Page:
Roger Moore wears his first of three white dinner jackets in The Man with the Golden Gun. And this dinner jacket is very close to being white, though it’s still not quite there. And fitting for the Asian setting, this dinner jacket is made from a slubby but luxurious dupioni silk. The cut is Cyril Castle’s classic double-breasted 6 button with 2 to button and has a narrower wrap. The shoulders narrow and gently padded. The jacket has double vents and the pockets are slanted and jetted. The cuffs button 1 with a turnback detail and don’t have the link button feature that Roger Moore wears on his other suits in the film. The black trousers are flared with a darted front and a black satin stripe down each leg.
Instead of the usual white shirt, Moore wears a cream dress shirt by Frank Foster. It’s unclear whether he is wearing that colour shirt to make a fashion statement, or simply because it flatters his complexion better than a stark white. The voile shirt has a pleated front with standard mother of pearl buttons and 2-button cocktail cuffs. Moore wears a wide, black satin bow tie to match the wide lapels. Though the bow tie looks dated, wide lapels on a double-breasted jacket don’t so much since they are typically wider than single-breasted lapels anyway. Moore’s dress shoes are black patent slip-ons with a strap and clasp detail.
Last year we looked at the elephant grey silk suit Bond wears in Moonraker. In The Spy Who Loved Me, Bond wears an identical suit from Angelo, Roma in light brown dupioni silk that wonderfully complements Moore’s warm complexion as well as the mediterranean surroundings. The lapels are wide and the trouser legs are flared, but the fit is superb. The suit coat has a clean cut with straight, structured shoulders, roped sleeveheads, a 2-button front, swelled edges, patch hip pockets and deep double vents. The flat front trousers have no side pockets and no visible method of tightening the waist. The trousers are fitted through the hips and thighs until the legs start to flare out a few inches above the knee.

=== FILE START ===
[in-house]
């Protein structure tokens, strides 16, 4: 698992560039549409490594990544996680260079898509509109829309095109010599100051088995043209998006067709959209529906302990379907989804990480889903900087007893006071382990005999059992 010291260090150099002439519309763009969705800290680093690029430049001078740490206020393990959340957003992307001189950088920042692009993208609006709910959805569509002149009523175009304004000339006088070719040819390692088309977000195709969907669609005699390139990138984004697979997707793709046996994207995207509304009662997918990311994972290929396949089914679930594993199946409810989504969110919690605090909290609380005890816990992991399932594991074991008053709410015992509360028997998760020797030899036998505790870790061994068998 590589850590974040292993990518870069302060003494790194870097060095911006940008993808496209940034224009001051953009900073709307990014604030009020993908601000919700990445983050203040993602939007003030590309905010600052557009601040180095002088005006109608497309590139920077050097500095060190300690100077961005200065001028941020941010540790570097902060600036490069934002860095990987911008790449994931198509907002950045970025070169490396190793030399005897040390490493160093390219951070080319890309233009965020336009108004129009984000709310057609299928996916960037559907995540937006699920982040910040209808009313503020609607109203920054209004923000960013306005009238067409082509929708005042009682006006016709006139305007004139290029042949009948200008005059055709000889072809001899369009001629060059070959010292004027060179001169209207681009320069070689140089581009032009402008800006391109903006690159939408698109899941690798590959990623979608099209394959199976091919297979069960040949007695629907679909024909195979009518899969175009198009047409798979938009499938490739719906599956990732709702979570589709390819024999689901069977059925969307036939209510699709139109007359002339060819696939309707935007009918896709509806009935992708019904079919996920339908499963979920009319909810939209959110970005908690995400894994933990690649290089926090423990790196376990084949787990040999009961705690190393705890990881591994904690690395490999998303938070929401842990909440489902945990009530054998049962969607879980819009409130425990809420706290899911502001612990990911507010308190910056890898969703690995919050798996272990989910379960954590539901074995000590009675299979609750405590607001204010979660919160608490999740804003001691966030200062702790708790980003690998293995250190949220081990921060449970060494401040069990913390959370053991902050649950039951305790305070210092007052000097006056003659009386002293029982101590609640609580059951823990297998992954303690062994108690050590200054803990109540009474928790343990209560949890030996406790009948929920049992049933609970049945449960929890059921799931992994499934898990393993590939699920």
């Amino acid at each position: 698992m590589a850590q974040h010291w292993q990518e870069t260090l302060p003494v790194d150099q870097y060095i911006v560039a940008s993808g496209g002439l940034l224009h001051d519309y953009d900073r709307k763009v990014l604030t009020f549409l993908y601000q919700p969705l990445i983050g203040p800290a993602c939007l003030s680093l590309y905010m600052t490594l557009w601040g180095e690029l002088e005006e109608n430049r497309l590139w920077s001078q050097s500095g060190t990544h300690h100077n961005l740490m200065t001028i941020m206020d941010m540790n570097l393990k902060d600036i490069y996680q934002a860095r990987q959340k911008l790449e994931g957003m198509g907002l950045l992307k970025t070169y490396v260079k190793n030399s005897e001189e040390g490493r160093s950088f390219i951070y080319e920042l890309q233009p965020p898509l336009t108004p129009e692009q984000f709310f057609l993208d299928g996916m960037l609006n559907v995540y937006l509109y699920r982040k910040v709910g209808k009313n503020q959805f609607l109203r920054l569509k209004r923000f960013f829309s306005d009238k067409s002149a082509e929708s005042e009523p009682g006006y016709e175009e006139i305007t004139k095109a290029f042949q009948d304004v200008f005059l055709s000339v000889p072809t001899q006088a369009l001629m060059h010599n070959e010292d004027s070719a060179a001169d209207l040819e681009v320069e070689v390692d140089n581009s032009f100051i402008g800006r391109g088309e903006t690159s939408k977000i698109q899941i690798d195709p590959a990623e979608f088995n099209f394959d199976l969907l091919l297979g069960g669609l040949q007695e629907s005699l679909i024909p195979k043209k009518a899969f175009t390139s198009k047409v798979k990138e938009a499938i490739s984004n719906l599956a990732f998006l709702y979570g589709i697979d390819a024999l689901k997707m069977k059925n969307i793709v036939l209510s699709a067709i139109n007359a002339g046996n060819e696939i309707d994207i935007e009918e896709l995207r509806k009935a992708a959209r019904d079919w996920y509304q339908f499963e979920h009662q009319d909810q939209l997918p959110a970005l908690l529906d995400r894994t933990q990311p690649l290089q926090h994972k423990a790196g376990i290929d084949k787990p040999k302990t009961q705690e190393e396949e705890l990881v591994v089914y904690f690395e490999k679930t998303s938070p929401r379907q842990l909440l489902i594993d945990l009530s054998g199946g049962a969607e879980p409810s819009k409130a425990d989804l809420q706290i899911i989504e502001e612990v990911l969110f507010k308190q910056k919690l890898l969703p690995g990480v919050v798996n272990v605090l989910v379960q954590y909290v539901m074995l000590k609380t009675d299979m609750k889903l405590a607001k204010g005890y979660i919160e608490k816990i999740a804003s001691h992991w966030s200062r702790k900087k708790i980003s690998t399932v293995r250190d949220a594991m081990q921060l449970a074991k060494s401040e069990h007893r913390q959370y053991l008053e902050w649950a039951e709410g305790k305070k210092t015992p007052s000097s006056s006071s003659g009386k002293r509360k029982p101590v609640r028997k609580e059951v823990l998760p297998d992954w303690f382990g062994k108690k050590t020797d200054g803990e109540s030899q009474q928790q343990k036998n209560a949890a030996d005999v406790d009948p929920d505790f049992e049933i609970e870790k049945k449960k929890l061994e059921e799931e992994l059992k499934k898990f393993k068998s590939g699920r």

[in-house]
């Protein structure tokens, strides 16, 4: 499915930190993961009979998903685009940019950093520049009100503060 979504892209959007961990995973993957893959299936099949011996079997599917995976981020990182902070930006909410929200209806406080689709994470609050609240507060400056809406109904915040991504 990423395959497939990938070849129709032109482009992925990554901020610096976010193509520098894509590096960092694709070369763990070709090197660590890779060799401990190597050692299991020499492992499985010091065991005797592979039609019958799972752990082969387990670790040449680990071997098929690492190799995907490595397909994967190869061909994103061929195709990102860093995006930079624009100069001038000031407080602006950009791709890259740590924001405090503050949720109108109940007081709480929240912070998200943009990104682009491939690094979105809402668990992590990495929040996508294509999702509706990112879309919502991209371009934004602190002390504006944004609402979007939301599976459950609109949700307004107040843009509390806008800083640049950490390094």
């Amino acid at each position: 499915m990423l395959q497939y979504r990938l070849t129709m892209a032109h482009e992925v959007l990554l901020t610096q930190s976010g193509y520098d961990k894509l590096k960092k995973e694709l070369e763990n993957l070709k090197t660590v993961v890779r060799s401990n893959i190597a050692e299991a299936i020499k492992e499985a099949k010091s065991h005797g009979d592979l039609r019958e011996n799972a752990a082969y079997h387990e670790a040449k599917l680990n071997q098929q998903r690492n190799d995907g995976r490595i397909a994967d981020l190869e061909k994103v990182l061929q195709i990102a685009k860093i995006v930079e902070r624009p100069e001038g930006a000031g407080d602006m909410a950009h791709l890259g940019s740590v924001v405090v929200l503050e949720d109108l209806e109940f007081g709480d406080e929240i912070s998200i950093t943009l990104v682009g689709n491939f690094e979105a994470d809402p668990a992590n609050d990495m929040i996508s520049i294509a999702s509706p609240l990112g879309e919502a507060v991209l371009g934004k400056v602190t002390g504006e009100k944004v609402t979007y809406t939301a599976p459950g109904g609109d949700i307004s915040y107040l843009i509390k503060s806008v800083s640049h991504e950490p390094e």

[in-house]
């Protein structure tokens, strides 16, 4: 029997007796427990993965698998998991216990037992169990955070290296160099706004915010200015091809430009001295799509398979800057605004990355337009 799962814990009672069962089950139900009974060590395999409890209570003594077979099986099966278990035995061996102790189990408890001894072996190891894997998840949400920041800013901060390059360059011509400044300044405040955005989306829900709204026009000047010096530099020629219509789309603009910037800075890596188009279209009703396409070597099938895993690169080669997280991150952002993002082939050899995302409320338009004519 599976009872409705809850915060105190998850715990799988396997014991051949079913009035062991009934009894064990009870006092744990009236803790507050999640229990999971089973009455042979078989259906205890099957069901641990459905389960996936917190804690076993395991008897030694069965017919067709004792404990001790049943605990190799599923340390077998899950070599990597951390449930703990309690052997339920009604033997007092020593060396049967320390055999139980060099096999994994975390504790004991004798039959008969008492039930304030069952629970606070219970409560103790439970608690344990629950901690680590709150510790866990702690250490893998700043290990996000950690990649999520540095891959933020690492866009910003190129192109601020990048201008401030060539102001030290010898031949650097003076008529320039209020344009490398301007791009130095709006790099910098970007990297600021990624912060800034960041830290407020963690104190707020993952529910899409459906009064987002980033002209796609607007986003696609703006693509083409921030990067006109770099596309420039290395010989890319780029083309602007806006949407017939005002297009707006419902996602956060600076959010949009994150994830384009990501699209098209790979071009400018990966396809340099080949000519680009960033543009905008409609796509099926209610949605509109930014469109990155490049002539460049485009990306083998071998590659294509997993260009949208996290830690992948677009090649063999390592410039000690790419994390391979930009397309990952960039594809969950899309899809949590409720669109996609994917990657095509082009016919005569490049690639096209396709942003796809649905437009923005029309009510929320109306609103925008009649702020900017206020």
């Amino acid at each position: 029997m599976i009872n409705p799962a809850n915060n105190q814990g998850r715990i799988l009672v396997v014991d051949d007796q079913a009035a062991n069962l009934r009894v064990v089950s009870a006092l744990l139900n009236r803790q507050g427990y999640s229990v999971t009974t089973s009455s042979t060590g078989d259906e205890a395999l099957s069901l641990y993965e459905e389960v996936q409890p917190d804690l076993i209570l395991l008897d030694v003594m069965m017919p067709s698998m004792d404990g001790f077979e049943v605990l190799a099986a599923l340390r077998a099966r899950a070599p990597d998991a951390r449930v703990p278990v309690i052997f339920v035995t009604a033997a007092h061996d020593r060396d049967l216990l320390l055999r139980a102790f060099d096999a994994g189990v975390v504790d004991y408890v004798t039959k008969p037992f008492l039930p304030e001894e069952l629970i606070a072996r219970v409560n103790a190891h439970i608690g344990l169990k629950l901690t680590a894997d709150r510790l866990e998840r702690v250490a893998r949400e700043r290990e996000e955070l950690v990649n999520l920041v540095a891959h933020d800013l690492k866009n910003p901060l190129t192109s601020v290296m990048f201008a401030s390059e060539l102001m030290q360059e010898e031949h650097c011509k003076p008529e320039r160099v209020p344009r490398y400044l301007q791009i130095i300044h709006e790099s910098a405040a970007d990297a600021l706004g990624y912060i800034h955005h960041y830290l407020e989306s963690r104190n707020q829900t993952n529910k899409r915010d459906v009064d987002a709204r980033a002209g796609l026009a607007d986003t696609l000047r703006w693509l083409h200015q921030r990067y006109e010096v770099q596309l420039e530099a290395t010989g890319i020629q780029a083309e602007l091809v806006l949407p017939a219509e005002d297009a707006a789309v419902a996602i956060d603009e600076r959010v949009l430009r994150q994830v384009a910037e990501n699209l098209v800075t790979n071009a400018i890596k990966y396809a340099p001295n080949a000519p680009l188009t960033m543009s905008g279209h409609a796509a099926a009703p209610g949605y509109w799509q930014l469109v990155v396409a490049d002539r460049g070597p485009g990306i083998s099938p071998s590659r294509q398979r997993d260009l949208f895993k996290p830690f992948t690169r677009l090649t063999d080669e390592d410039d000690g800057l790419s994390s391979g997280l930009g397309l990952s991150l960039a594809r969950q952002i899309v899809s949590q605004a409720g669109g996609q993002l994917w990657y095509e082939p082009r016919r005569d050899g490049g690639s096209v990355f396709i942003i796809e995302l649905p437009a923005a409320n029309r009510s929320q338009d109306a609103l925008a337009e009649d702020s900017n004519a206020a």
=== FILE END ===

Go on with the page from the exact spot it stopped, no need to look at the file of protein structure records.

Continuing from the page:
Bond wears two shirts with this suit. The first is a fancy striped pattern in ecru and brown. The second shirt is solid ecru. Both shirts are made by Frank Foster with a deep point collar, tab cuffs and Foster’s unique placket front. Bond’s tie has wide stripes in cream, light brown and dark brown, and it’s tied in a four-in-hand knot. The shoes are light brown horse-bit slip-ons. Light brown socks extend the line of the leg into the shoes.
When Bond arrives in Venice in Moonraker he wears an dupioni silk suit in elephant grey. Dupioni silk is both shiny and slubby, and it’s a great fabric for spring. The suit is cut with a two-button front, wide lapels, straight and narrow shoulders and roped sleeveheads, clean chest, and a nipped waist. The suit coat has deep double vents, flapped pockets and 4-button cuffs. The trousers have a flat front and a wide, flared leg, and they are worn with a belt. If you can get past the wide lapels and flared legs, you’ll see that the suit has an excellent fit.
Bond’s shirt is a light ecru with a large point collar and tab cuffs. The tie is printed pattern of white and dark red ovals on a dark navy ground. Bond’s socks are light grey to match the suit and his shoes are black Italian horse bit slip-ons.
Five examples of this suit were made for the movie. In the scene where the gondola rises out of the water, the first four takes resulted in the craft tipping over and Roger Moore falling into the water, ruining each suit. Whilst the fifth take was a success, it’s a shame about the first four suits.